Pulling the Rip Cord
Ever since I've been in the US (I'm a transplantee from the UK), I've bounced from contract position to contract position. Some have been challenging, some have been incredibly stressful, some have even started off being interesting. The problem was that after a not inconsiderable amount of time I started getting bored. Very bored. Bored to the point of looking at the clock every 10 minutes to check to see if it was anywhere near time to leave. To stave off the boredom I'd typically change contracts, by waiting until one reached a decent conclusion point and then move on. It was pretty easy to justify in my mind... "employer X sucked", "employer Y has put me on deadend project Z" and so on. But after a while the pattern was becoming increasingly obvious even to me. There wasnt really that much of a problem with any place I worked at (ok, with a few exceptions), the problem was me - I just wasn't motivated enough to get my butt into gear to solve someone elses problem. There was no personal "buy in", the projects were designed to meet some obscure functional/profit goal of the employer in question so I found myself sitting in endless meetings with the sentence "...and I should care ...why?" continually firing through my synaptic pathways. In my mind, such apathetic thoughts quickly lead to poor, or barely adequate levels of professionalism - so it was time to consider a better alternative - actually going ahead and working for myself, inspiring myself... oh and whining a lot less about life!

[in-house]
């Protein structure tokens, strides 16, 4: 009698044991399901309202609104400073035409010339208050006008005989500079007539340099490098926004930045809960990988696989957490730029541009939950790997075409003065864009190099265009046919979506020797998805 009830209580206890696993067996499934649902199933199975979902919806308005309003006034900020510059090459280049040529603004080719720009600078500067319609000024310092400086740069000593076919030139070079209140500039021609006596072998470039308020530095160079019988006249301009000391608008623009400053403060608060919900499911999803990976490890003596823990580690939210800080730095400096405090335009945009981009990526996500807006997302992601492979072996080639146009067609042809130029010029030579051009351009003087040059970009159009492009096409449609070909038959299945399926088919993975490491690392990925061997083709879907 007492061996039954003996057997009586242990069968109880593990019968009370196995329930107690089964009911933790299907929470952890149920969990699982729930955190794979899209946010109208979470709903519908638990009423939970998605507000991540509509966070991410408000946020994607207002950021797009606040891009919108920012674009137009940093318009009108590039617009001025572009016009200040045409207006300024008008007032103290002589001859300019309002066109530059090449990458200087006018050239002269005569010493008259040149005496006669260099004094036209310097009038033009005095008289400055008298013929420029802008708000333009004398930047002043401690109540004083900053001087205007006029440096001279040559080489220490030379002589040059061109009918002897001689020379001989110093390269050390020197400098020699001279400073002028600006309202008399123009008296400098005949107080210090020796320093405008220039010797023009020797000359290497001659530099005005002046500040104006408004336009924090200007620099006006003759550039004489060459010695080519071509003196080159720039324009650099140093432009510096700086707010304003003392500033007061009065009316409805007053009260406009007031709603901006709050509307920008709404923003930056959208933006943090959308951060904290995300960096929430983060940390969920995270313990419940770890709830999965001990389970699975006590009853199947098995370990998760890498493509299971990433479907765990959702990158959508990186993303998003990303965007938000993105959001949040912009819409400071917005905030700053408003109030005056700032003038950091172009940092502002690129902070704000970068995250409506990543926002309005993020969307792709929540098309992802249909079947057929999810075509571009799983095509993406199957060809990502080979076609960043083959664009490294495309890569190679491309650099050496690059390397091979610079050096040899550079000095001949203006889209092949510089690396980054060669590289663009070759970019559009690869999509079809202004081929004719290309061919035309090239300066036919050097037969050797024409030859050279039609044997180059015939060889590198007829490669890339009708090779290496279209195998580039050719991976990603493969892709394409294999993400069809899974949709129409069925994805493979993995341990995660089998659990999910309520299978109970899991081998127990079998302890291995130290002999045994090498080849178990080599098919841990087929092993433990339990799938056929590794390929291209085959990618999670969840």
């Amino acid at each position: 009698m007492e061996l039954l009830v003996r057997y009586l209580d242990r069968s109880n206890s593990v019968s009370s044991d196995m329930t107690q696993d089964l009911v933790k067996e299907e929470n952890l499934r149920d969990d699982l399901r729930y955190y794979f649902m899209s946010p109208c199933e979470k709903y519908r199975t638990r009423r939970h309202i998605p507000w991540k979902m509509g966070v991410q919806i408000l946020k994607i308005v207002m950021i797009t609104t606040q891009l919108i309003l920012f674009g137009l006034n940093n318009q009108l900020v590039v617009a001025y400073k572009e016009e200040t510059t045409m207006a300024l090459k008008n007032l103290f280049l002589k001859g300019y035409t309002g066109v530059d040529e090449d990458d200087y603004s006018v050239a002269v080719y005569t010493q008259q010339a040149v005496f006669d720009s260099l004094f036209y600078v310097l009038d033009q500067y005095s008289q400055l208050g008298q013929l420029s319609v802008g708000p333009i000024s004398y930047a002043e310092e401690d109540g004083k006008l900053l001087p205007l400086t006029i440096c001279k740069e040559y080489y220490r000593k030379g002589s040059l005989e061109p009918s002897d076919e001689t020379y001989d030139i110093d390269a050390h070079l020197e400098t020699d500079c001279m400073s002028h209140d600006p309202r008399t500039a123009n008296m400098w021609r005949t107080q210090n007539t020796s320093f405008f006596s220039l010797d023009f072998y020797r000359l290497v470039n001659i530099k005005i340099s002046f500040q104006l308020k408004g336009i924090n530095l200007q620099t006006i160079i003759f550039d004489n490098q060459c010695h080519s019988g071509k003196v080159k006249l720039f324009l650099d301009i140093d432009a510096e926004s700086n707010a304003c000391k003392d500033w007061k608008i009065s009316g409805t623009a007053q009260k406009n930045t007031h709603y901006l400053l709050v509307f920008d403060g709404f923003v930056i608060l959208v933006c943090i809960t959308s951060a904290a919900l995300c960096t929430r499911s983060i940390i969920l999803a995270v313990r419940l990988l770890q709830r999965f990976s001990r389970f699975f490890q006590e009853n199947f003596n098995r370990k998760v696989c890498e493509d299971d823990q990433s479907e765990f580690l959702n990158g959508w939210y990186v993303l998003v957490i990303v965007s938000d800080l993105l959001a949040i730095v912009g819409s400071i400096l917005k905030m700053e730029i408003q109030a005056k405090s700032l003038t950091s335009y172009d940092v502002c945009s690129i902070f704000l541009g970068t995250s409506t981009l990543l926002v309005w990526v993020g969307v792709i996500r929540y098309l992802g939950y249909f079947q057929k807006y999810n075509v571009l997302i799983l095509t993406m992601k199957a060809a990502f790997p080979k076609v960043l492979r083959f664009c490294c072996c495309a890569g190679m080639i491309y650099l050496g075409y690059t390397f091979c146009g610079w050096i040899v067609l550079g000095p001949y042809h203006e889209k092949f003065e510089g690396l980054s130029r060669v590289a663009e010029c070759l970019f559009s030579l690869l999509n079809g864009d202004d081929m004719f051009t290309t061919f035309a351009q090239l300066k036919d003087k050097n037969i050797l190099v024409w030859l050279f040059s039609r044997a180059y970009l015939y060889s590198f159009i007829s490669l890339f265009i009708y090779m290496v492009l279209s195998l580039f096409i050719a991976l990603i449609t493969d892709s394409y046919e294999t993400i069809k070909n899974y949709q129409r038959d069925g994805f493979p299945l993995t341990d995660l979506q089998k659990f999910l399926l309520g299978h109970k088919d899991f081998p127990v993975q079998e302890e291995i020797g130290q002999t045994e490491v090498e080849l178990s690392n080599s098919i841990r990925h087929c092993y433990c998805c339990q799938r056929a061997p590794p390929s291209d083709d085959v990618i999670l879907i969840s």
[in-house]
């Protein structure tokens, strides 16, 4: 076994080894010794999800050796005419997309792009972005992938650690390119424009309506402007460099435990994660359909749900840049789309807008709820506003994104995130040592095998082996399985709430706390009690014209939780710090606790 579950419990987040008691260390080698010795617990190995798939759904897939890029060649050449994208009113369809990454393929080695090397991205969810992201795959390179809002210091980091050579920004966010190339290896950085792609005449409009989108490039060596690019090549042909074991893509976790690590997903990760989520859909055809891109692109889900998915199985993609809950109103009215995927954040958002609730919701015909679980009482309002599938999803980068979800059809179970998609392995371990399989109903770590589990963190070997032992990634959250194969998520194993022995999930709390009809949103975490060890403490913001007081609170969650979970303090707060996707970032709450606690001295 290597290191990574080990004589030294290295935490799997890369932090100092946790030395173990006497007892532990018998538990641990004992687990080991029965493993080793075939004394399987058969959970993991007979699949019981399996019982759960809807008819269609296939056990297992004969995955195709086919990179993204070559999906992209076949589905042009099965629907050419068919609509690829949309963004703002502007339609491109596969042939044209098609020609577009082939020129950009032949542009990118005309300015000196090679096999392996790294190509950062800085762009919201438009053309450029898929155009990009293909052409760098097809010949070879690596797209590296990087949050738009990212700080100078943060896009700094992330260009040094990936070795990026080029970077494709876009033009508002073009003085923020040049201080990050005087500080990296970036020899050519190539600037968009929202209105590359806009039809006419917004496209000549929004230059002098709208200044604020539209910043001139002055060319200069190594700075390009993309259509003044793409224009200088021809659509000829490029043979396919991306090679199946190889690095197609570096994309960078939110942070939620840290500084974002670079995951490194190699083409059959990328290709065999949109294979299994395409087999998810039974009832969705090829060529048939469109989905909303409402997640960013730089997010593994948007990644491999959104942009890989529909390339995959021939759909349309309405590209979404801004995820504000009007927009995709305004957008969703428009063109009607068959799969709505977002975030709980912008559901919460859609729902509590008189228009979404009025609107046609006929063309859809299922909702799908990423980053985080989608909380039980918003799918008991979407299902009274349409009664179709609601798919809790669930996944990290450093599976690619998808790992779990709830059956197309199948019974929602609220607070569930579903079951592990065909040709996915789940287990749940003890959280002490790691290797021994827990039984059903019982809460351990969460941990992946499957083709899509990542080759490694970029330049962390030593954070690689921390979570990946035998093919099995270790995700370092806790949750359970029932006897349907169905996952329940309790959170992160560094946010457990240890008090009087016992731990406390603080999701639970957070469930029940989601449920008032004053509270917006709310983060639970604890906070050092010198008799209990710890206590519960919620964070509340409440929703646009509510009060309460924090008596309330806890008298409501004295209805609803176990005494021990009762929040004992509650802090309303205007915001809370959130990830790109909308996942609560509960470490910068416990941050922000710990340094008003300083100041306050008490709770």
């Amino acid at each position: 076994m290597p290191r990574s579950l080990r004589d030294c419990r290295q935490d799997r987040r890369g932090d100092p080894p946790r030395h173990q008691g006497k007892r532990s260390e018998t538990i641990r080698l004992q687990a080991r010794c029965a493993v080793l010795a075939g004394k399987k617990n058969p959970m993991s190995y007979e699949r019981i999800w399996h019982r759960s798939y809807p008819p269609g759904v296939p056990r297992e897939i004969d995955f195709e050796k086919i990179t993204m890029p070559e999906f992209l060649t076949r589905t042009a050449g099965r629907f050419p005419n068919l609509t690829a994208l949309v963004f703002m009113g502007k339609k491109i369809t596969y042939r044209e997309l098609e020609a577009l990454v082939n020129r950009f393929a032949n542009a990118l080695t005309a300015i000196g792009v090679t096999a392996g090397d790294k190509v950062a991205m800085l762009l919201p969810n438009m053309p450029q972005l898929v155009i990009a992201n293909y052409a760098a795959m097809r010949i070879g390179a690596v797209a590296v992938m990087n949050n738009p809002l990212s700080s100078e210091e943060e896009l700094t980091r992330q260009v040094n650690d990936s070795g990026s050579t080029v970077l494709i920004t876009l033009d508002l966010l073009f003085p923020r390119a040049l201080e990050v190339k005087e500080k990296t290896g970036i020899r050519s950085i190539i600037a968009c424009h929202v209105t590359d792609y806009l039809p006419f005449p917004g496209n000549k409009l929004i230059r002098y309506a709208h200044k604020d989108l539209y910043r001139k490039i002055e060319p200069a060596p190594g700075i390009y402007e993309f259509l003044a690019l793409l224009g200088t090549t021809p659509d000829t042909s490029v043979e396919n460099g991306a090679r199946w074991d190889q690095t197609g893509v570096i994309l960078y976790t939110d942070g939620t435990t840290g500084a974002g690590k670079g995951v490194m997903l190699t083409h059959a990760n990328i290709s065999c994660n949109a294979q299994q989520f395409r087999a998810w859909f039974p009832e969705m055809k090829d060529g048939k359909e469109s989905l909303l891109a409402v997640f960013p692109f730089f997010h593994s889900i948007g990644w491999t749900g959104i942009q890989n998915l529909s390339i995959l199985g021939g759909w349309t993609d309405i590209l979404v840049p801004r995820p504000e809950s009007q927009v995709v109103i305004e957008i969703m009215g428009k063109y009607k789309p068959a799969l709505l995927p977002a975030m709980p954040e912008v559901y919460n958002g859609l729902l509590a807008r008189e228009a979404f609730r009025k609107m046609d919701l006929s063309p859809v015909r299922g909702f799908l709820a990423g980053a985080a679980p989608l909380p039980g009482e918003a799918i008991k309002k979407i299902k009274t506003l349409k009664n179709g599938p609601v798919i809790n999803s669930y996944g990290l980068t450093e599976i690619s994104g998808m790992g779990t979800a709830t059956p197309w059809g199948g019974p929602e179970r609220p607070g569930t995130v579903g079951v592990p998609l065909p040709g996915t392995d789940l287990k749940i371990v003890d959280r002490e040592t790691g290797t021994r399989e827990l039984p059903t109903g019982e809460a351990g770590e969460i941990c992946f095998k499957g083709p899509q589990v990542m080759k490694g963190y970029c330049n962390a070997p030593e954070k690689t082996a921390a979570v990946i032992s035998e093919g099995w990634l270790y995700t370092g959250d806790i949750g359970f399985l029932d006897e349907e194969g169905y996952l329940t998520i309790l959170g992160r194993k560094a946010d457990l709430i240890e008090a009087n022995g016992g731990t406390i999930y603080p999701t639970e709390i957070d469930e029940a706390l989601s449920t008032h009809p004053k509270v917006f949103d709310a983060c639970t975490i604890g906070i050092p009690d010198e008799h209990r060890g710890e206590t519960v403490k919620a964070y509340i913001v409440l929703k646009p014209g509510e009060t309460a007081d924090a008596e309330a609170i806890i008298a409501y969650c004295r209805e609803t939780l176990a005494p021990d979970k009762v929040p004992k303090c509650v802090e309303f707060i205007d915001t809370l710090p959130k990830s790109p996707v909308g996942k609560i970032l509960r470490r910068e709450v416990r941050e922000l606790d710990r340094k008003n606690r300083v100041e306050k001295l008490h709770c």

As I have stated, I want to write software. Software that is of interest to me, myself and I... Software that I'd like to sell to like minded individuals, that would be cool enough to inspire a passion to build and maintain, and hopefully inspire similar emotions in my customer base. So, to meet this objective I finally started to write my product last December. Its entering a beta phase now. Its called "LibraryScan", it runs under windows, and is designed to provide a catalog of all the geek acquistions I have, movies, games, books (especially books!) I have accumulated. It joins a number of other luminaries out there in the market, in that it can scan barcodes on the back of items using a "run of the mill" USB WebCam, and place it in a repository - along with nifty full color pictures. I wanted to build an app with a degree of cool appeal to me (and I hope others!), but something that *I* would use in my day to day life, not something to sell or manage stuff for other people (incidentally I need beta testers - please drop me a line at firstname.lastname@example.org if you'd like to join a short public beta, and get a free copy at the end... and the undying gratitude of millions! :-).